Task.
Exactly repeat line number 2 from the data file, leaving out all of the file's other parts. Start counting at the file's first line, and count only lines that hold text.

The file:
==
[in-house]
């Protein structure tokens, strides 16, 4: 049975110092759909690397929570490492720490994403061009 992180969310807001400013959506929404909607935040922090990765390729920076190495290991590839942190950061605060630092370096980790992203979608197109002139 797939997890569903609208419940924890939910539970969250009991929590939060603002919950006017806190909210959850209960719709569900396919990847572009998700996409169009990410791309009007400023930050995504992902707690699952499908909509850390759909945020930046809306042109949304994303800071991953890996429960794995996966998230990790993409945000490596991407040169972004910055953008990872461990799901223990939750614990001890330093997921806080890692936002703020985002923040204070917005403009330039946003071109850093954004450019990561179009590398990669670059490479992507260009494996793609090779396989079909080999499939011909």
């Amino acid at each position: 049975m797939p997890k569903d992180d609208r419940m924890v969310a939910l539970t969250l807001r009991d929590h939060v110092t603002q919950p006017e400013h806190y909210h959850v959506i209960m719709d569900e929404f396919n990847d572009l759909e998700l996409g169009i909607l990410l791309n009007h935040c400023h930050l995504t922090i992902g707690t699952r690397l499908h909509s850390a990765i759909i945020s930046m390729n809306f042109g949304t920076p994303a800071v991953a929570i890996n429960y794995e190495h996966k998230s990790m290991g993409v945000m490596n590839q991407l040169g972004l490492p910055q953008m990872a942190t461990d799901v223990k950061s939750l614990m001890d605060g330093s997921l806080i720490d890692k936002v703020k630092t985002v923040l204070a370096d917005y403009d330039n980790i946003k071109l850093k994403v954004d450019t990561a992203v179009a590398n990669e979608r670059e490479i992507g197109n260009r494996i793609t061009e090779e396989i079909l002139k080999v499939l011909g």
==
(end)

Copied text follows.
């Protein structure tokens, strides 16, 4: 049975110092759909690397929570490492720490994403061009 992180969310807001400013959506929404909607935040922090990765390729920076190495290991590839942190950061605060630092370096980790992203979608197109002139 797939997890569903609208419940924890939910539970969250009991929590939060603002919950006017806190909210959850209960719709569900396919990847572009998700996409169009990410791309009007400023930050995504992902707690699952499908909509850390759909945020930046809306042109949304994303800071991953890996429960794995996966998230990790993409945000490596991407040169972004910055953008990872461990799901223990939750614990001890330093997921806080890692936002703020985002923040204070917005403009330039946003071109850093954004450019990561179009590398990669670059490479992507260009494996793609090779396989079909080999499939011909």